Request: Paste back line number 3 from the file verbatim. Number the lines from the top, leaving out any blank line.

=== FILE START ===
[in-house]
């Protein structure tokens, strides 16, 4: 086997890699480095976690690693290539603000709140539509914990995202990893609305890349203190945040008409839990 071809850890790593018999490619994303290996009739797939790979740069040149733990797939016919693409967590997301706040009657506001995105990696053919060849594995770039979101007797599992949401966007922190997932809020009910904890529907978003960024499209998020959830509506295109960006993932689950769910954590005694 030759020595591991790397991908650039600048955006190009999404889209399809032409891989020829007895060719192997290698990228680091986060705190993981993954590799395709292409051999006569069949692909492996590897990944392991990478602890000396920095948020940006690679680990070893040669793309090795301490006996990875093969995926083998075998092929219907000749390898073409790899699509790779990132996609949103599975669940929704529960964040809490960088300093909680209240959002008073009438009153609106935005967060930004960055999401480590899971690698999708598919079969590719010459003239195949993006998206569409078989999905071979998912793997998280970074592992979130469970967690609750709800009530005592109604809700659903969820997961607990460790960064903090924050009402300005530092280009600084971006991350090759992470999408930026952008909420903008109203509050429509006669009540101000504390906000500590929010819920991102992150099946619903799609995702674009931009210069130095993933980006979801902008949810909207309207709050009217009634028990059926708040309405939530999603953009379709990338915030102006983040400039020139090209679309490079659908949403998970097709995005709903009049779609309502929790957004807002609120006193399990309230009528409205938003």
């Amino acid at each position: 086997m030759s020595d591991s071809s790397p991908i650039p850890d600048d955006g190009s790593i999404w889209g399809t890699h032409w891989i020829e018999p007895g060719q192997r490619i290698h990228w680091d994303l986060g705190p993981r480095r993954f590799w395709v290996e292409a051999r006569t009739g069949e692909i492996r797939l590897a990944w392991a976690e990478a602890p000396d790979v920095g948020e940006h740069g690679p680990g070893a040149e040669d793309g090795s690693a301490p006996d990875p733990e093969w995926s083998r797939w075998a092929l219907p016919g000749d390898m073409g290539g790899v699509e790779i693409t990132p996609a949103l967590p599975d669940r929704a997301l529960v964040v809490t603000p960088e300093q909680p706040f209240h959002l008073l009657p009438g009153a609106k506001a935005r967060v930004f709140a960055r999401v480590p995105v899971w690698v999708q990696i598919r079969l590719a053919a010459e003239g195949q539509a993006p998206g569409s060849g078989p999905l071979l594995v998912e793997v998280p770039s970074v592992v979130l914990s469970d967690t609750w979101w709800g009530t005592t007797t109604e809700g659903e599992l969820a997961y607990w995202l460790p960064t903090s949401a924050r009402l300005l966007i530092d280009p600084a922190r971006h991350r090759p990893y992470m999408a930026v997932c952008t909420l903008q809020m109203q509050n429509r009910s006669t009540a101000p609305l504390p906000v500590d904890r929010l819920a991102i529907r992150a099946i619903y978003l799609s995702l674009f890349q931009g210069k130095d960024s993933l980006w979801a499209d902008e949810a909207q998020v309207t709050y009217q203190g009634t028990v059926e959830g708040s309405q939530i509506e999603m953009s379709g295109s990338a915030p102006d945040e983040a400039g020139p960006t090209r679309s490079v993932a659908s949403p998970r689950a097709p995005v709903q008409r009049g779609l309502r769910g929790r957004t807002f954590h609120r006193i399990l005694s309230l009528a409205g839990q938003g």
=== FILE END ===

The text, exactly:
């Amino acid at each position: 086997m030759s020595d591991s071809s790397p991908i650039p850890d600048d955006g190009s790593i999404w889209g399809t890699h032409w891989i020829e018999p007895g060719q192997r490619i290698h990228w680091d994303l986060g705190p993981r480095r993954f590799w395709v290996e292409a051999r006569t009739g069949e692909i492996r797939l590897a990944w392991a976690e990478a602890p000396d790979v920095g948020e940006h740069g690679p680990g070893a040149e040669d793309g090795s690693a301490p006996d990875p733990e093969w995926s083998r797939w075998a092929l219907p016919g000749d390898m073409g290539g790899v699509e790779i693409t990132p996609a949103l967590p599975d669940r929704a997301l529960v964040v809490t603000p960088e300093q909680p706040f209240h959002l008073l009657p009438g009153a609106k506001a935005r967060v930004f709140a960055r999401v480590p995105v899971w690698v999708q990696i598919r079969l590719a053919a010459e003239g195949q539509a993006p998206g569409s060849g078989p999905l071979l594995v998912e793997v998280p770039s970074v592992v979130l914990s469970d967690t609750w979101w709800g009530t005592t007797t109604e809700g659903e599992l969820a997961y607990w995202l460790p960064t903090s949401a924050r009402l300005l966007i530092d280009p600084a922190r971006h991350r090759p990893y992470m999408a930026v997932c952008t909420l903008q809020m109203q509050n429509r009910s006669t009540a101000p609305l504390p906000v500590d904890r929010l819920a991102i529907r992150a099946i619903y978003l799609s995702l674009f890349q931009g210069k130095d960024s993933l980006w979801a499209d902008e949810a909207q998020v309207t709050y009217q203190g009634t028990v059926e959830g708040s309405q939530i509506e999603m953009s379709g295109s990338a915030p102006d945040e983040a400039g020139p960006t090209r679309s490079v993932a659908s949403p998970r689950a097709p995005v709903q008409r009049g779609l309502r769910g929790r957004t807002f954590h609120r006193i399990l005694s309230l009528a409205g839990q938003g």